I'm not saying you should obsess over a life you never had -- & I certainly don't do that. I'm also not saying you shouldn't be glad you were removed from the orphanage, or really that you shouldn't feel whatever you feel -- because feelings are feelings & they're all okay. What I'm saying is no one should have to feel grateful they were adopted & that to me, personally, it is a sad thing to feel grateful for. All children deserve better than that, even if it could be worse.
Reply With Quote Quick reply to this message
 
Old 10-07-2012, 09:53 AM
 
1,879 posts, read 1,857,322 times
Reputation: 1462
If anyone on hear wants to know whether I have a positive adoption story, my answer is as follows:

First of all, if you are asking whether I am glad that I was adopted as opposed to remaining in foster care, living in an institution or a group home, then yes, I am glad I was adopted.

If you are asking, if I am happy being adopted by my adoptive parents, I have never felt unsafe or unloved, so yes I am happy that they are my adoptive parents.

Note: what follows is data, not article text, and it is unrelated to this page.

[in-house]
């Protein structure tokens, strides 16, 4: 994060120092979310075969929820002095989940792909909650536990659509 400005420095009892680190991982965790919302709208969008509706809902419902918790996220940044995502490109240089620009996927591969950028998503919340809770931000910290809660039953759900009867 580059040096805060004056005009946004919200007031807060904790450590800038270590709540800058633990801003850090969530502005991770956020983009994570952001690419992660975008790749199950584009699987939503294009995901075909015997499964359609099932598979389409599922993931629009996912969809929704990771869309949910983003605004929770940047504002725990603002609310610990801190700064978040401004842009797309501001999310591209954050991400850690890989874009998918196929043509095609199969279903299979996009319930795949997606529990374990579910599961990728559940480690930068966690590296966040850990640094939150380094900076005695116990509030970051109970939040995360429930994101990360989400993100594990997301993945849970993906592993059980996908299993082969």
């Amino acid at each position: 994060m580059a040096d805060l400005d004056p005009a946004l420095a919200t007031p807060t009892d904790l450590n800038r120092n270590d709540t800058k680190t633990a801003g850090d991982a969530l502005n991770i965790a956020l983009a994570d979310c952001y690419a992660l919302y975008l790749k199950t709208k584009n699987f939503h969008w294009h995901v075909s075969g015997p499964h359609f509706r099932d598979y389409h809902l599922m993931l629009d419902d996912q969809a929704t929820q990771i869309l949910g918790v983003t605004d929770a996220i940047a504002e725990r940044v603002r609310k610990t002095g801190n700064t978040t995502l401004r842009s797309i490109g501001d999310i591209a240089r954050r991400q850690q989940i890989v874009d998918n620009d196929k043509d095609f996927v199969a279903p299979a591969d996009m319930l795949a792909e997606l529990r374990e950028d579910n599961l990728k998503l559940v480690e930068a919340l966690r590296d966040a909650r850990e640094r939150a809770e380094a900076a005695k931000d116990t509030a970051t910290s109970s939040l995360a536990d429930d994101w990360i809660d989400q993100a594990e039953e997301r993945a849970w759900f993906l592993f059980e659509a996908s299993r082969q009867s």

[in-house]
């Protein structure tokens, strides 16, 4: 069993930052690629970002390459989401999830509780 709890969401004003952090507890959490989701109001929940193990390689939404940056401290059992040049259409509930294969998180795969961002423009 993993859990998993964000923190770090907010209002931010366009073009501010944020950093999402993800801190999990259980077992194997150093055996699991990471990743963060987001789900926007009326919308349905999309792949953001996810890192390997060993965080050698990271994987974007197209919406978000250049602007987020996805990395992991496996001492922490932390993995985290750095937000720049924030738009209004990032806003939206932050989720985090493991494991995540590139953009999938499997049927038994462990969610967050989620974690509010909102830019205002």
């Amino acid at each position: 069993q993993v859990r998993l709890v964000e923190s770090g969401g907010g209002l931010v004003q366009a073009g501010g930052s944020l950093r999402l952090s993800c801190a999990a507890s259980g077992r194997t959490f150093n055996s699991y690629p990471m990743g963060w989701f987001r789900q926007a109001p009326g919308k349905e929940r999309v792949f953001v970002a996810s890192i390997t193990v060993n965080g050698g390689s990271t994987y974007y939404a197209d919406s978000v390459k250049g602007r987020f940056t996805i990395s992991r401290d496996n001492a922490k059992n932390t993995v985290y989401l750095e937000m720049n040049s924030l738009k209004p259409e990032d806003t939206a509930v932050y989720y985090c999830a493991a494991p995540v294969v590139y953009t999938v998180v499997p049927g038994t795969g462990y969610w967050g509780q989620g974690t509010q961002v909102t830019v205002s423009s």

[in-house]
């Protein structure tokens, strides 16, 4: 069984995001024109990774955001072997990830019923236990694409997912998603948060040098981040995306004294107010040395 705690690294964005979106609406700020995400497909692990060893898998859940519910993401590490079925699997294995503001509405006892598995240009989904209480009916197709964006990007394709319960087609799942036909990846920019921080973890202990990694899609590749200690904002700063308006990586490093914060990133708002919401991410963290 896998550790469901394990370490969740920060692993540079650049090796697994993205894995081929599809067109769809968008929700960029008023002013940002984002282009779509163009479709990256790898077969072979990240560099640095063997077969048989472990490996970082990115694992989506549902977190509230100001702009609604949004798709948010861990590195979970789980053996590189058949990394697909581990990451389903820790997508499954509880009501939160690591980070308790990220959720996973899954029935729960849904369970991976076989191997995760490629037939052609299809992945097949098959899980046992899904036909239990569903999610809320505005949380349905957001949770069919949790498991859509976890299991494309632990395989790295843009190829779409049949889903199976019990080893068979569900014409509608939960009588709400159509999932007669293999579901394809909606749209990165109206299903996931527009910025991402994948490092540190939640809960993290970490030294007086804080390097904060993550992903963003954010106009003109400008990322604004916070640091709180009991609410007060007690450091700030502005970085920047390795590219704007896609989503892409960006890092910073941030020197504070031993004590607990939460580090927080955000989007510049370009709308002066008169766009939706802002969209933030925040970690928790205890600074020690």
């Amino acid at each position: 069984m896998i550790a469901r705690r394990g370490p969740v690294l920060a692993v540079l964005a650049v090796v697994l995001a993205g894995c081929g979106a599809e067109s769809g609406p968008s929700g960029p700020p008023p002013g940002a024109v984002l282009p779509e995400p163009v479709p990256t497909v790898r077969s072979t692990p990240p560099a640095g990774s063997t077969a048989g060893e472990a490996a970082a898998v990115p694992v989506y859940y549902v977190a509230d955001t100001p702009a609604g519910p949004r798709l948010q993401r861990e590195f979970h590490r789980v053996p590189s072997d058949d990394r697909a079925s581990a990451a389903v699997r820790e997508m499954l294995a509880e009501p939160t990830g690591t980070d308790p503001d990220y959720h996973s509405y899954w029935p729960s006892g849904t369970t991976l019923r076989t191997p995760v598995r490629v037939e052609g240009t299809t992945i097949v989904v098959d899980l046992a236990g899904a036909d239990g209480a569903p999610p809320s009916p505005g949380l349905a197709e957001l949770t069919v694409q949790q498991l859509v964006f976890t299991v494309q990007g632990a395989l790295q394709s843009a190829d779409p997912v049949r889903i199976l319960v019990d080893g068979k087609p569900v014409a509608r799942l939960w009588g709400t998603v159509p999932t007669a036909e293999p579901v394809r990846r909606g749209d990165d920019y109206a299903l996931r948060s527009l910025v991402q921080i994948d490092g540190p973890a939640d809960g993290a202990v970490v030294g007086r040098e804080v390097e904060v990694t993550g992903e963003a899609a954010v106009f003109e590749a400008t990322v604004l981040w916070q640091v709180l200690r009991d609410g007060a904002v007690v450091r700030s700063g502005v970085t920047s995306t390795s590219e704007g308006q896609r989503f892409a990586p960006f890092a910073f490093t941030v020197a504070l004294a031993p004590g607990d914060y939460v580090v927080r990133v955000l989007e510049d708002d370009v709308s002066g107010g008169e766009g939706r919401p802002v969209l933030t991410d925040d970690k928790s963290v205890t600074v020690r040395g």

If you are asking whether I am happy about being born into one (non-specified) family and raised in another as opposed to being born and raised in the one (non-specified) family, then I would much prefer to have been born and raised in the one (non-specified) family. However, this is just an honest answer and I do in fact accept that things are as they are.

If you are asking whether I am glad that my adoptive family raised me rather than my biological family, I cannot really answer that because how can one know. I refuse to lie and say either way because I cannot know the answer. That is not “putting down” my adoptive family, it is pertaining to the quality of my biological family. Again, this is just an honest answer.

If you are asking whether I am glad that the adoption scene in the 50-70s was such that a large number of women relinquished their babies due to lack of support and other pressures then no, I'm not. If you are asking whether I am glad that large numbers of married couples were able to adopt back then because of those women relinquishing, then no I'm not - not because I hate those married couples but because I don't believe the end justifies the means.

So really, it is quite a hard question to answer in a simple way as you can see.
Reply With Quote Quick reply to this message
 
Old 10-07-2012, 09:59 AM
 
10,452 posts, read 10,603,669 times
Reputation: 12532